Accessibility Research

Jun ‘16 – Aug ‘16

At the Center for Accessibility and Inclusion Research, Rochester Institute of Technology, Rochester, New York

epsonGlasses
The EPSON Moverio BT-200 smartglasses on which we projected the ASL interpretation

I developed smartglasses to help deaf/Deaf and hard of hearing (DHH) students learn better in mainstream classrooms. Working with two other students, we tested whether displaying the American Sign Language (ASL) translation on the glasses would improve lecture comprehension, compared to just having an interpreter in the room.

I learned how to program in Android Studio and improved the application (created the previous summer) that allows users to adjust the video viewed on the glasses by using one’s smartphone. I helped design and conduct our experiment and then analyze its results. We found no significant positive nor negative effect in comprehension with the smart glasses, but participants were enthusiastic about the technology and saw many benefits for their own lives. We expected a more significant effect to be found in a future experiment involving students taking notes, as opposed to only watching a lecture.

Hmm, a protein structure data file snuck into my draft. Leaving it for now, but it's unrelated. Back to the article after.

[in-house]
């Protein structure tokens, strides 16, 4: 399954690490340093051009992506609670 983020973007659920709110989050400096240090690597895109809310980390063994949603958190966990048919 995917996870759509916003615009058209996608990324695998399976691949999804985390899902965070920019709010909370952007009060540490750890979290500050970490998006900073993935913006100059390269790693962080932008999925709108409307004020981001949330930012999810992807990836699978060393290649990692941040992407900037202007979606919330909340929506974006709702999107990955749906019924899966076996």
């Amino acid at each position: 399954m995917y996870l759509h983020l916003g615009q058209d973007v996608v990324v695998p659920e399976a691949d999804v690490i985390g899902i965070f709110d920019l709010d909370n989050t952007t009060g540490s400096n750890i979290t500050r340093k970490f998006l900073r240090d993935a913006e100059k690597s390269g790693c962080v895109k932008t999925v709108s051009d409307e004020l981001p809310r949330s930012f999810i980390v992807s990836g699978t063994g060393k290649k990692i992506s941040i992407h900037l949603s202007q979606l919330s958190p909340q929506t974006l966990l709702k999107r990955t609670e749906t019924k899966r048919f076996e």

setup
The setup for our experiment: the teacher was was on the left monitor, the interpreter was on the right monitor, and the slides were projected up front. When the participant wore the glasses, the right monitor was turned off.

I presented at RIT’s Undergraduate Research Symposium and co-authored a paper accepted to the CHI ’17 conference. This experience strengthened my interpersonal skills with the fun challenge of communicating with my DHH peers while still learning ASL. This REU also sparked my passion for accessibility research.